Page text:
Fewer doses of Cervarix may be just as effective, according to new study

A recent study published in the Journal of the National Cancer Institute found that lower doses of the human papillomavirus (HPV) vaccine Cervarix. This is important because if a person is exposed to less of a medication then there is less risk of an adverse event.

Cervarix is a HPV vaccine was designed to elicit an immune response against the human papillomavirus (HPV). It is manufactured by GlaxoSmithKline, and was FDA approved in October 2009. Cervarix and Gardasil are the two commercially available HPV vaccines.

To determine whether a lower number of doses of the Cervarix vaccine would be as effective, Aimée R. Kreimer, Ph.D., of the Division of Cancer Epidemiology and Genetics, National Cancer Institute, National Institutes of Health, and a team of researchers conducted an analysis of data from the NCI-sponsored Costa Rica Vaccine Trial, where women received either three doses of Cervarix or the control vaccine. Of the 7,466 women enrolled, 20% received fewer than three doses due to involuntary factors, such as pregnancy or referrals to colposcopy during routine patient management. The researchers compared the frequency of persistent infection with HPV 16 or 18 in the HPV and control arms of the trial during 4 years of follow-up in women who received one or two doses of the vaccine and in women who received 3 doses.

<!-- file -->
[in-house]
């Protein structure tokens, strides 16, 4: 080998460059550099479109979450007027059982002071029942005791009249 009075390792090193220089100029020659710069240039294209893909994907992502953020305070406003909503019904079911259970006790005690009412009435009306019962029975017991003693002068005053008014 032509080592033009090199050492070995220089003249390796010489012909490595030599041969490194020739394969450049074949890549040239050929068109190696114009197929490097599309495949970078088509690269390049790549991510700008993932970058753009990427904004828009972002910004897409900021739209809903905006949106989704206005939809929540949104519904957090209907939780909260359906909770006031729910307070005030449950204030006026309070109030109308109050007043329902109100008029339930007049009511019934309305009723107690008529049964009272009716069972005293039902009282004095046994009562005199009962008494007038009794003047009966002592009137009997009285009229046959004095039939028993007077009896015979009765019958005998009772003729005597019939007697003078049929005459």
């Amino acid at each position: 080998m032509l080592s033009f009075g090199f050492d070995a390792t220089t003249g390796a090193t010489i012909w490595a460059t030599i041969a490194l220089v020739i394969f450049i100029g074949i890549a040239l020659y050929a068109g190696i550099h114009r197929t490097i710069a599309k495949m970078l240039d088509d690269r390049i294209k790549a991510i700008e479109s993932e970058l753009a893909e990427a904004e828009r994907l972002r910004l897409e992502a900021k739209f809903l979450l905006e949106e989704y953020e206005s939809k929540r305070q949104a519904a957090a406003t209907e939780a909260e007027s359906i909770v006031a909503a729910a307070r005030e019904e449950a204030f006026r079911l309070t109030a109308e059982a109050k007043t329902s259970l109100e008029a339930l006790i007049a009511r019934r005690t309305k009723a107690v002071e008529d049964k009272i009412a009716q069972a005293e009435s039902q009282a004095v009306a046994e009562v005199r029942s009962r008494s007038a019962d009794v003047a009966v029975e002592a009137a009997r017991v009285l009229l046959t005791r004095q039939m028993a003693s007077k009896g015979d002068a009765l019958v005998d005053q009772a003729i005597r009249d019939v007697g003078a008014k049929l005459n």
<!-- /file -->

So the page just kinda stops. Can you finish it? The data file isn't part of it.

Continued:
Once researchers excluded women who had no follow-up or who were HPV16 and HPV18 DNA positive at the time of enrollment, 5,967 women received three doses of the treatment, 802 received two doses and 384 women received only one dose.

The researchers found similar levels of protection against HPV16 and HPV18 from the vaccine among women receiving one, two, and three doses of the vaccine. For settings in which the cost of vaccine and logistics of implementation are important factors, they write, “Our clinical efficacy data provide suggestive evidence that an HPV vaccine program that provides fewer doses to more women could potentially reduce cervical cancer incidence more than a standard three-dose program that uses the same total number of doses but in fewer women.” They add that they were surprised by the evidence of protection from one dose, since other subunit vaccines typically require at least two shots. They caution that it remains to be determined whether fewer than three doses will provide strong protection for substantially longer periods than the 4 years of the current study.

They conclude, “If randomized studies and cost-effectiveness analyses confirm the benefits of administering fewer doses, and the duration of protection is sufficient, then the need for fewer doses may help make primary prevention of cervical cancer a reality.”

More studies are obviously needed in order to adequately determine the effectiveness of fewer doses.

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